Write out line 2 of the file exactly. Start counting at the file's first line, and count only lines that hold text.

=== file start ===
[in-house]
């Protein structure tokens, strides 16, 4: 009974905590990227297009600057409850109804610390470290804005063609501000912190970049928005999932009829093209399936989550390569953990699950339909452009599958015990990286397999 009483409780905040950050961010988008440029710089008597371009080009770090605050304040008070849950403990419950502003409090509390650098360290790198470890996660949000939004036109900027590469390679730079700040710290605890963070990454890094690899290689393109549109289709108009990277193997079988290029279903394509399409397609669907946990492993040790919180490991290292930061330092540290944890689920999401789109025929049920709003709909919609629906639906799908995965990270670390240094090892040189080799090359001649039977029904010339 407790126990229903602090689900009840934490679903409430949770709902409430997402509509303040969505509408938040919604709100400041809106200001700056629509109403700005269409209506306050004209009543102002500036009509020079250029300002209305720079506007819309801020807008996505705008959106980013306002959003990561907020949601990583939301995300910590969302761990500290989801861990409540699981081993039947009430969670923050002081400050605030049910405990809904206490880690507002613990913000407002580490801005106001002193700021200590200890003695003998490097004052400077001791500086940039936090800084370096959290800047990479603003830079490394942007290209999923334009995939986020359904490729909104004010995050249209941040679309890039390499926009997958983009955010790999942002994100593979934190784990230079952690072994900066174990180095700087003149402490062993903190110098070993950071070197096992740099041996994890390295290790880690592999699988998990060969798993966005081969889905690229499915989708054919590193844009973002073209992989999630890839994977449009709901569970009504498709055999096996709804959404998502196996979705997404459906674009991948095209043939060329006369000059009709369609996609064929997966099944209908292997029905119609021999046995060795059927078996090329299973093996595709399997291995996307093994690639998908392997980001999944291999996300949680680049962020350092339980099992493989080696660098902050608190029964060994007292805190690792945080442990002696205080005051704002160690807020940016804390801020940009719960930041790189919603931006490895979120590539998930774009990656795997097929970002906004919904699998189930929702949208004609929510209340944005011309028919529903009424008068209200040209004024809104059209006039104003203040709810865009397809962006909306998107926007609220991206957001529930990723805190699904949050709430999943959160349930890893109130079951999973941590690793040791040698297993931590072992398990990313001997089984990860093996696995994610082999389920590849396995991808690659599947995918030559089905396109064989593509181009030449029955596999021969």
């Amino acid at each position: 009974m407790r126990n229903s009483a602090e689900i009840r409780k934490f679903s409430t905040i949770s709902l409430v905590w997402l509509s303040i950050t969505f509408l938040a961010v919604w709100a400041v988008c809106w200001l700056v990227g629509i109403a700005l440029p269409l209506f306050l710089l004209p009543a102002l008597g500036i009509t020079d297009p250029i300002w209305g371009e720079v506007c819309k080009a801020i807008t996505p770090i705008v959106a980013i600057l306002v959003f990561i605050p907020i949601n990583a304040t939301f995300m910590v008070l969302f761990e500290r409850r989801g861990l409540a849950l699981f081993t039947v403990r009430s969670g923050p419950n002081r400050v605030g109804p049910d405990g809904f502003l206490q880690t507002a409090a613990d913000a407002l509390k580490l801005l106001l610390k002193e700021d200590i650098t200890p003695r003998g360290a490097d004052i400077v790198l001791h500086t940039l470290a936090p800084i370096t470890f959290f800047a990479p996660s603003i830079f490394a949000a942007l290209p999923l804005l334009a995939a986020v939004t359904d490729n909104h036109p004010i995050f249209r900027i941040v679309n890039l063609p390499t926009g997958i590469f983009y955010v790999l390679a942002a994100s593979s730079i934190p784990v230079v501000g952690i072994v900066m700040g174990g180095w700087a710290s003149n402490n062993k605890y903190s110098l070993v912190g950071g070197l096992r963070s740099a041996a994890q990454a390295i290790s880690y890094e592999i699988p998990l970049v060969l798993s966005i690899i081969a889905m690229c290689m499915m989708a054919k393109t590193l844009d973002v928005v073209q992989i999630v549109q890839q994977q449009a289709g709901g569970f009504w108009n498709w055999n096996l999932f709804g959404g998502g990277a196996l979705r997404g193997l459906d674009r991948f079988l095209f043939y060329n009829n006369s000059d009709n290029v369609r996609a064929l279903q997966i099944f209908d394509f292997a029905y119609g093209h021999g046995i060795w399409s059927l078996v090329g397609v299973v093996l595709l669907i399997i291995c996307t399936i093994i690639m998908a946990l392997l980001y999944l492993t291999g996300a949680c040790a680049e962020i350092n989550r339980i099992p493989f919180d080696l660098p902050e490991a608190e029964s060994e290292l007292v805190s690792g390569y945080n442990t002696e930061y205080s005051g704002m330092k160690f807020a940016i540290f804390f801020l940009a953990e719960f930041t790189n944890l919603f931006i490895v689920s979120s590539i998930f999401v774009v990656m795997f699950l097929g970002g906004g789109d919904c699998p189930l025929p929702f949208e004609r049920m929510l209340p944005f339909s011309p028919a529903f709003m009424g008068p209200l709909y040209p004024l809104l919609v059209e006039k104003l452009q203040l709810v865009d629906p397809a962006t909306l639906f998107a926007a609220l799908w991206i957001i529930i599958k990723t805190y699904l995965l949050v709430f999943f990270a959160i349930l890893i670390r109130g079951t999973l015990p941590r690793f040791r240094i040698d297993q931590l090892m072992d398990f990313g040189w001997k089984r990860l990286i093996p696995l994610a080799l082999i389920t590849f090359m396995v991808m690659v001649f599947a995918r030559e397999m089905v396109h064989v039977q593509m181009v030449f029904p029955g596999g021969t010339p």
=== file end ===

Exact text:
């Protein structure tokens, strides 16, 4: 009974905590990227297009600057409850109804610390470290804005063609501000912190970049928005999932009829093209399936989550390569953990699950339909452009599958015990990286397999 009483409780905040950050961010988008440029710089008597371009080009770090605050304040008070849950403990419950502003409090509390650098360290790198470890996660949000939004036109900027590469390679730079700040710290605890963070990454890094690899290689393109549109289709108009990277193997079988290029279903394509399409397609669907946990492993040790919180490991290292930061330092540290944890689920999401789109025929049920709003709909919609629906639906799908995965990270670390240094090892040189080799090359001649039977029904010339 407790126990229903602090689900009840934490679903409430949770709902409430997402509509303040969505509408938040919604709100400041809106200001700056629509109403700005269409209506306050004209009543102002500036009509020079250029300002209305720079506007819309801020807008996505705008959106980013306002959003990561907020949601990583939301995300910590969302761990500290989801861990409540699981081993039947009430969670923050002081400050605030049910405990809904206490880690507002613990913000407002580490801005106001002193700021200590200890003695003998490097004052400077001791500086940039936090800084370096959290800047990479603003830079490394942007290209999923334009995939986020359904490729909104004010995050249209941040679309890039390499926009997958983009955010790999942002994100593979934190784990230079952690072994900066174990180095700087003149402490062993903190110098070993950071070197096992740099041996994890390295290790880690592999699988998990060969798993966005081969889905690229499915989708054919590193844009973002073209992989999630890839994977449009709901569970009504498709055999096996709804959404998502196996979705997404459906674009991948095209043939060329006369000059009709369609996609064929997966099944209908292997029905119609021999046995060795059927078996090329299973093996595709399997291995996307093994690639998908392997980001999944291999996300949680680049962020350092339980099992493989080696660098902050608190029964060994007292805190690792945080442990002696205080005051704002160690807020940016804390801020940009719960930041790189919603931006490895979120590539998930774009990656795997097929970002906004919904699998189930929702949208004609929510209340944005011309028919529903009424008068209200040209004024809104059209006039104003203040709810865009397809962006909306998107926007609220991206957001529930990723805190699904949050709430999943959160349930890893109130079951999973941590690793040791040698297993931590072992398990990313001997089984990860093996696995994610082999389920590849396995991808690659599947995918030559089905396109064989593509181009030449029955596999021969």